GRACE :: Lung Cancer

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Denise Brock

Lung Cancer Video Library – 2017 The Changing Landscape of First Line Treatment for EGFR Mutation-Positive NSCLC

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GRACE Cancer Video Library - Lung

 

H. Jack West, MD
President & CEO, GRACE

 

We are pleased to have GRACE’s Jack West, MD, Medical Director, Thoracic Oncology Program, Swedish Cancer Institute in Seattle, Washington, and President and CEO of GRACE bring 2017 updates to our Lung Cancer Video Library.  

In this latest video, Dr. West discusses the changing landscape of first-line treatment for EGFR mutation-positive non-small cell lung cancer (NSCLC).


 

 

 

 

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Denise Brock

Lung Cancer Video Library – 2017 Changing Standard of Care for Stage 3 Non-Small Cell Lung Cancer (NSCLC)

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GRACE Cancer Video Library - Lung

 

H. Jack West, MD
President & CEO, GRACE

 

We are pleased to have GRACE’s Jack West, MD, Medical Director, Thoracic Oncology Program, Swedish Cancer Institute in Seattle, Washington, and President and CEO of GRACE bring 2017 updates to our Lung Cancer Video Library.  

In this latest video, Dr. West discusses the changing standard of care for stage 3 non-small cell lung cancer (NSCLC). 


 

 

 

 

How Did You Like This Video?

Please feel free to offer comments and raise questions in our Discussion Forums.


 We would like to thank the following companies for their support of this program

 

                

 

 

                        

 

 
 

 

 


  


GRACE Video

Platinum-Based Doublets As the Cornerstone of First Line Treatment

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GRACE Cancer Video Library - Lung

GCVL_LU-F02_Platinum_Doublets_First_Line_Treatment

 

Dr. Benjamin Levy, Mount Sinai Health Systems, discusses platinum-based chemotherapy as the standard of care for advanced NSCLC patients without targetable genetic mutations.

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Transcript

I’m going to be talking about the role of platinum chemotherapy for patients with advanced stage non-small cell lung cancer. No doubt, there have been significant advances in the past ten years with the development of targeted drugs for those patients who have a particular genetic makeup of their tumor. Many of these drugs have shown to be quite effective for those patients that are susceptible to such treatments. I think what we know though is unfortunately many patients will not have the genetic alterations that make them eligible for targeted treatments, and we have to default to chemotherapy.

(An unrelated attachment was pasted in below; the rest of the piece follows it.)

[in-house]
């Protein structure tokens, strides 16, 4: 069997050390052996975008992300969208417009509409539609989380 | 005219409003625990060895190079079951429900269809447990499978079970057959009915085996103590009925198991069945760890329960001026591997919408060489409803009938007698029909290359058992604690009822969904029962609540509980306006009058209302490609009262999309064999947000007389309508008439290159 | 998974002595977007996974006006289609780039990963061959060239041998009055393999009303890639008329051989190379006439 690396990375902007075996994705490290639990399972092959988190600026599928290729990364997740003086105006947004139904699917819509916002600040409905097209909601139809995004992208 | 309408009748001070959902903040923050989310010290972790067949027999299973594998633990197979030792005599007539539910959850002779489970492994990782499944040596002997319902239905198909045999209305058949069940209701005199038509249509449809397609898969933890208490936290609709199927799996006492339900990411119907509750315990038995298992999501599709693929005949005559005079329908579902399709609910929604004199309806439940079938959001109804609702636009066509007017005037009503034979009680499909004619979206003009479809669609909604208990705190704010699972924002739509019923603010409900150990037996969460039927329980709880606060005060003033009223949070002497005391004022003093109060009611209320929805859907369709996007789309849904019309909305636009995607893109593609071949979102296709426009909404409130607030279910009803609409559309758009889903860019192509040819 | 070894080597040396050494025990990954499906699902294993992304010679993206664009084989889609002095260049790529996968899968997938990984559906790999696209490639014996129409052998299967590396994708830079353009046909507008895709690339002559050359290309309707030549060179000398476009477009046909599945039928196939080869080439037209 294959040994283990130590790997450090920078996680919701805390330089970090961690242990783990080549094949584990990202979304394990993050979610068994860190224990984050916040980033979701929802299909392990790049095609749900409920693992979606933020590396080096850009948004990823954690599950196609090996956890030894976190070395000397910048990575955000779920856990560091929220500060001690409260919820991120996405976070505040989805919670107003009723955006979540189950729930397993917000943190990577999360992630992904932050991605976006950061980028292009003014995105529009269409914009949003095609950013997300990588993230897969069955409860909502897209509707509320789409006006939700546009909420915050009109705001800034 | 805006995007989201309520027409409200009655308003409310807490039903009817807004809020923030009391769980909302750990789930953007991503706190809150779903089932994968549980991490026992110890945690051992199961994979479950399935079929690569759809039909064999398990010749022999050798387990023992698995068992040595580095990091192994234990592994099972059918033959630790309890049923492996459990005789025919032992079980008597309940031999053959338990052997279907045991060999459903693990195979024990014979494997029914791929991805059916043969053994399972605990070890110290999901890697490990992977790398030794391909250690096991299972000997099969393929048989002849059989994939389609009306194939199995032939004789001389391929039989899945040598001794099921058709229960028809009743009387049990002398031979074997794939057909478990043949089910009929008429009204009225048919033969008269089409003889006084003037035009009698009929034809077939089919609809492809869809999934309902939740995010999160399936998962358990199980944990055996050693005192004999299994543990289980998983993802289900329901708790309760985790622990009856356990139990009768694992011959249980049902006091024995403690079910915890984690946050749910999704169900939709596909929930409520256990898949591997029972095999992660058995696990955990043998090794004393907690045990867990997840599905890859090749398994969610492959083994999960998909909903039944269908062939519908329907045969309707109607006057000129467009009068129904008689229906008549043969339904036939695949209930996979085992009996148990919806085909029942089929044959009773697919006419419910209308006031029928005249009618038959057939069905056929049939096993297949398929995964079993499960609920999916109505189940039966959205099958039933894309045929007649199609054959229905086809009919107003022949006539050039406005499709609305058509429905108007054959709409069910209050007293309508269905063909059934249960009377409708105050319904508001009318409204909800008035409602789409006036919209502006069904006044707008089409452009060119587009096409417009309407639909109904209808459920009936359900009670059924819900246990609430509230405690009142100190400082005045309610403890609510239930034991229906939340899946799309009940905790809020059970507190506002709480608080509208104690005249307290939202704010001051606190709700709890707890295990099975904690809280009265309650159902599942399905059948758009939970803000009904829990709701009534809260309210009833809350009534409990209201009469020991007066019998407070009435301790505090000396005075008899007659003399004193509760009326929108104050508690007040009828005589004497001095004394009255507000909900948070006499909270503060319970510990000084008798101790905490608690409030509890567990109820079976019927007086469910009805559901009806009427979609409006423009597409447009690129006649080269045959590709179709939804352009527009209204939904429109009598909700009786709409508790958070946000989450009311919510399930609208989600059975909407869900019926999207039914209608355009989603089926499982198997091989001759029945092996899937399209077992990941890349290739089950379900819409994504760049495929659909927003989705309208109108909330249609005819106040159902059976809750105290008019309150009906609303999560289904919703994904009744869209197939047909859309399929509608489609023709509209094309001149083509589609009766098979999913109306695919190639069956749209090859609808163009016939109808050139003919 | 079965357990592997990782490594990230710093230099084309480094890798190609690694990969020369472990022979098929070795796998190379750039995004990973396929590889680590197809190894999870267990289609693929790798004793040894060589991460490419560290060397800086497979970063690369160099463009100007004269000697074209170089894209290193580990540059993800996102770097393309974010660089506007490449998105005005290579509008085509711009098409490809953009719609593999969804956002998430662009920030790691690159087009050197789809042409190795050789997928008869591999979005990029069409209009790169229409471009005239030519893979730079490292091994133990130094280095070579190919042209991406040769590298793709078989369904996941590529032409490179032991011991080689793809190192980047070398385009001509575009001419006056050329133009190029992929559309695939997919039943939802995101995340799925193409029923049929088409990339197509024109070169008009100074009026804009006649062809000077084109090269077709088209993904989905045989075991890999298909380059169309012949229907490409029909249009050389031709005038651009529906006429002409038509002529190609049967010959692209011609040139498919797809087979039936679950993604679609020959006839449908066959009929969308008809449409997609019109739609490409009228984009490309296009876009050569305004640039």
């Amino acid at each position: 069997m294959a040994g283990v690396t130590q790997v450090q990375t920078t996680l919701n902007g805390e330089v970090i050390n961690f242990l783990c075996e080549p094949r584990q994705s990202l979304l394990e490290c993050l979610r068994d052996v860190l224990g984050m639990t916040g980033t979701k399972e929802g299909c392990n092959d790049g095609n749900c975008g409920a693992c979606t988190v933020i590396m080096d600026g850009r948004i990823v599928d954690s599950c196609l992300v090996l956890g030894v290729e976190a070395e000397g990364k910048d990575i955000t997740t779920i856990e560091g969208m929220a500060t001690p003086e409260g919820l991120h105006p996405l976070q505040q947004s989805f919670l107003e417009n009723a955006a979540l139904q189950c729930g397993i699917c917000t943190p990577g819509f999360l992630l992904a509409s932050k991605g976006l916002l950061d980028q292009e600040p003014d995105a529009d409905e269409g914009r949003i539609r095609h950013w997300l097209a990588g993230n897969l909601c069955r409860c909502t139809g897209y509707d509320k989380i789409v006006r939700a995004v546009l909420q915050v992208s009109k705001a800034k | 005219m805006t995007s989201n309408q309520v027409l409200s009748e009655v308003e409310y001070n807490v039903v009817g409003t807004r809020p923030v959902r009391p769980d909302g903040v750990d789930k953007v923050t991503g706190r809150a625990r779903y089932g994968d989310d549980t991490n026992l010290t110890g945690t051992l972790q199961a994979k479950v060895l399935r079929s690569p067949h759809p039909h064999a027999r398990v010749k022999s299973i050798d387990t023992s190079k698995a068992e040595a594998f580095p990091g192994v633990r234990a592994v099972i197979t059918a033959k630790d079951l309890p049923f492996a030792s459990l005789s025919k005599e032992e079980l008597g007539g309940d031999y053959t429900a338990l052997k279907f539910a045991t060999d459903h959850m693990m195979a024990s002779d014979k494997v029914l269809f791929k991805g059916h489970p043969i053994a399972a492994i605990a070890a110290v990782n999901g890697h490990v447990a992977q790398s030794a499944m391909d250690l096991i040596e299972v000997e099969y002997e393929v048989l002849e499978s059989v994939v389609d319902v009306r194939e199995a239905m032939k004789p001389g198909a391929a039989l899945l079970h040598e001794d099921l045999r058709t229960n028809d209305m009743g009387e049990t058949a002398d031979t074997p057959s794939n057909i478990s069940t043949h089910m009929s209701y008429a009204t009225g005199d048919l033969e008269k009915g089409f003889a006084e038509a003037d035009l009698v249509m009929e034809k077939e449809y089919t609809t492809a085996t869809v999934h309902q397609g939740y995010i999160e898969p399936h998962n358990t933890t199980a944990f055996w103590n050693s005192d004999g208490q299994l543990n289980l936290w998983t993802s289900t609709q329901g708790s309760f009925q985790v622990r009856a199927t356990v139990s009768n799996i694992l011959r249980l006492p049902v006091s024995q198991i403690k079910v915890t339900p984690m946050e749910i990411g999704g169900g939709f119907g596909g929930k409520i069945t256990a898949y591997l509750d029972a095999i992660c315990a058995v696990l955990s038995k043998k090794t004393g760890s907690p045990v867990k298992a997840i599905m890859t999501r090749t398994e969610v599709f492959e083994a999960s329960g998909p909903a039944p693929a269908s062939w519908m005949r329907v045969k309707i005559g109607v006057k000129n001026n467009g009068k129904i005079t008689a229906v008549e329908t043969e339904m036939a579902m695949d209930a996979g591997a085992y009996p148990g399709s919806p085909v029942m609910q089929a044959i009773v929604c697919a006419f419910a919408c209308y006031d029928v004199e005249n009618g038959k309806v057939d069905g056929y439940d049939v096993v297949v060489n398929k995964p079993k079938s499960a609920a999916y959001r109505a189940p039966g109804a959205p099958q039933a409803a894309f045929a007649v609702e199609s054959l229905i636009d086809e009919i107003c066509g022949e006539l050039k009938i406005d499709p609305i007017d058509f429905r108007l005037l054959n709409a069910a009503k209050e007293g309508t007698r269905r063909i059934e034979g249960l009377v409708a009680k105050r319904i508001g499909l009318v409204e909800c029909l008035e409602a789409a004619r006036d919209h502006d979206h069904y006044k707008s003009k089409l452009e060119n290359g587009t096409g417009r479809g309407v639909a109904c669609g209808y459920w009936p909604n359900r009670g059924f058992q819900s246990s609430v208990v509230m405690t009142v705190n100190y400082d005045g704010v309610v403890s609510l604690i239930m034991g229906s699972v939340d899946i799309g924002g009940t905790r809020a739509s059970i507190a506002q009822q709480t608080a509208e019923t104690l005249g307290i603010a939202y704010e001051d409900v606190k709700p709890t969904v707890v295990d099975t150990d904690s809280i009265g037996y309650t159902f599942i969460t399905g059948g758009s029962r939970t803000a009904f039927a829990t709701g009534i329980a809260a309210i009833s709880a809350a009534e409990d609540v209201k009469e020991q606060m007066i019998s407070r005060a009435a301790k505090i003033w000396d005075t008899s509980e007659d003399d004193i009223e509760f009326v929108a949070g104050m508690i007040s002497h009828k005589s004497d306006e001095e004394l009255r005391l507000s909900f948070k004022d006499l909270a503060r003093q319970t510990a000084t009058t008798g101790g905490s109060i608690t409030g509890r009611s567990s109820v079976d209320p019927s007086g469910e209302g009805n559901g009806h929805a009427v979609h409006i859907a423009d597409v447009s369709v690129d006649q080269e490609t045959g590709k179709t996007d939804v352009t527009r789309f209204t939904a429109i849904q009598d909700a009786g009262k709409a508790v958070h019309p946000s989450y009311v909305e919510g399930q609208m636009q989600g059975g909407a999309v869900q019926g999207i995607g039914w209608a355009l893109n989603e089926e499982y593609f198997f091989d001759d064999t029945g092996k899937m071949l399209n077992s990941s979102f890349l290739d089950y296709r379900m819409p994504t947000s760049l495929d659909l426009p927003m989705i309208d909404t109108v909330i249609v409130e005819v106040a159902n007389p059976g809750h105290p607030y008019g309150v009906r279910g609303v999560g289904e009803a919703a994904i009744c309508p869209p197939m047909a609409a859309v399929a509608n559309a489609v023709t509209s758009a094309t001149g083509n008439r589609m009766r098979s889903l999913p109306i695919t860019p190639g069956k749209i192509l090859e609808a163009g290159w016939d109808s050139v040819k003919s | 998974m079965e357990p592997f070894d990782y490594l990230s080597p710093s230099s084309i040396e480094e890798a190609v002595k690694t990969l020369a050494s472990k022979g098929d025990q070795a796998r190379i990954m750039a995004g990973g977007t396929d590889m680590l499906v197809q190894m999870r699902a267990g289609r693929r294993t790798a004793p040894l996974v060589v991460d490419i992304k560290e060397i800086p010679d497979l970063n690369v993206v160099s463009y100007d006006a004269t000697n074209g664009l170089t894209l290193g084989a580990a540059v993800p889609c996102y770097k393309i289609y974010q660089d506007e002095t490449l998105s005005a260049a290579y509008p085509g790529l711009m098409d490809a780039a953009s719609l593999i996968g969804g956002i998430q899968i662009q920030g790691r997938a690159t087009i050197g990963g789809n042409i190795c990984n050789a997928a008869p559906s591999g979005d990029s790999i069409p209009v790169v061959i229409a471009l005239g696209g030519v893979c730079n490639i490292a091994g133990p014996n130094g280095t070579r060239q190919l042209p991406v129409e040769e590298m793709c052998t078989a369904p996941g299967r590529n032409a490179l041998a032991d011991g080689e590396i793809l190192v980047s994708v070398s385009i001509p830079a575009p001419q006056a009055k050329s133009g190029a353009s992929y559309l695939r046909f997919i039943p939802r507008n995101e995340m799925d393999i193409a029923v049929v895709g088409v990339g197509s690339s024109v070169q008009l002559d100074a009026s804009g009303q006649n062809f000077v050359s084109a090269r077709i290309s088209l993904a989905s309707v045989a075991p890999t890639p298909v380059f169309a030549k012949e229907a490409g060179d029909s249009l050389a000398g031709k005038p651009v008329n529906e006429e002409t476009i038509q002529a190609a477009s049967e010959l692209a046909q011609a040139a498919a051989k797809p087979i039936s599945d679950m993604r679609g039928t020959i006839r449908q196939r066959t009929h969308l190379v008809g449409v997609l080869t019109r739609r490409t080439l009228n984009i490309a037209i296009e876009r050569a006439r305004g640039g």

I think ‘default’ is a bit of a misnomer because platinum chemotherapy or platinum doublet chemotherapy remains a standard of care for patients with advanced stage lung cancer who don’t harbor particular genetic alterations in their lung cancer and that’s okay. I think what we know about chemotherapy, platinum chemotherapy specifically, is that this type of approach improves survival for patients and it also can have the potential to improve quality of life as well as control symptoms as they relate to the lung cancer. So all three of those measures can be achieved with platinum chemotherapy.

Now chemotherapy comes in a variety of different shapes and sizes — the chemotherapy that we tend to use sometimes is called histology-directed chemotherapy, so patients with a particular type of lung cancer called adenocarcinoma may get one type of platinum chemotherapy, whereas patients with a particular type of lung cancer called squamous cell may get a different type of chemotherapy.

I just want to speak briefly about maintenance chemotherapy for adenocarcinoma patients. This is the most common type of lung cancer we see, and again for those patients that don’t harbor genetic alterations that make them eligible for targeted drugs, we can offer a very effective chemotherapy that’s also very tolerable and that can also be given as a maintenance strategy. What I mean by that is that patients generally get four cycles of chemotherapy and for those patients that at least achieve stable disease after their four cycles and are tolerating treatment, I think that we have good data now that we can drop the platinum and continue one of the drugs called pemetrexed and provide a survival advantage for those patients. There are certain maintenance strategies that are also being looked at in the squamous cell population and there are studies ongoing for that.

I think, in some, that the chemotherapies we have now work very well, they can extend life, they can improve quality of life and they’re well tolerated, and I also think specifically for the subset of patients that come in with adenocarcinoma or non-squamous, that there should be a consideration for patients who are tolerating chemotherapy to be offered a maintenance approach.


GRACE Video

Chemoradiation as a Standard of Care for Unresectable NSCLC

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GRACE Cancer Video Library - Lung

GCVL_LU-E09_Chemoradiation_Standard_Care_Unresectable_NSCLC

 

Dr. Nasser Hanna, Indiana University Health, discusses the development of chemoradiation as a standard of care for unresectable stage III NSCLC.

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Transcript

So what is the standard of care treatment for those who are not going to have surgery for stage III disease that are either medically inoperable or they are surgically unresectable? Well for decades radiation therapy has formed the backbone of treatment. If you can’t surgically remove a tumor, you can certainly apply radiation to that tumor; you radiate the tumor, the lymph nodes, and some surrounding tissue where microscopic disease may be. That form of therapy can be effective but by itself oftentimes is not curative. It will shrink tumors and oftentimes patients will have a reduction in symptoms, maybe a tumor was compressing an airway or maybe it was causing them to cough up blood or something like that where the radiation therapy can be effective at relieving some of those symptoms.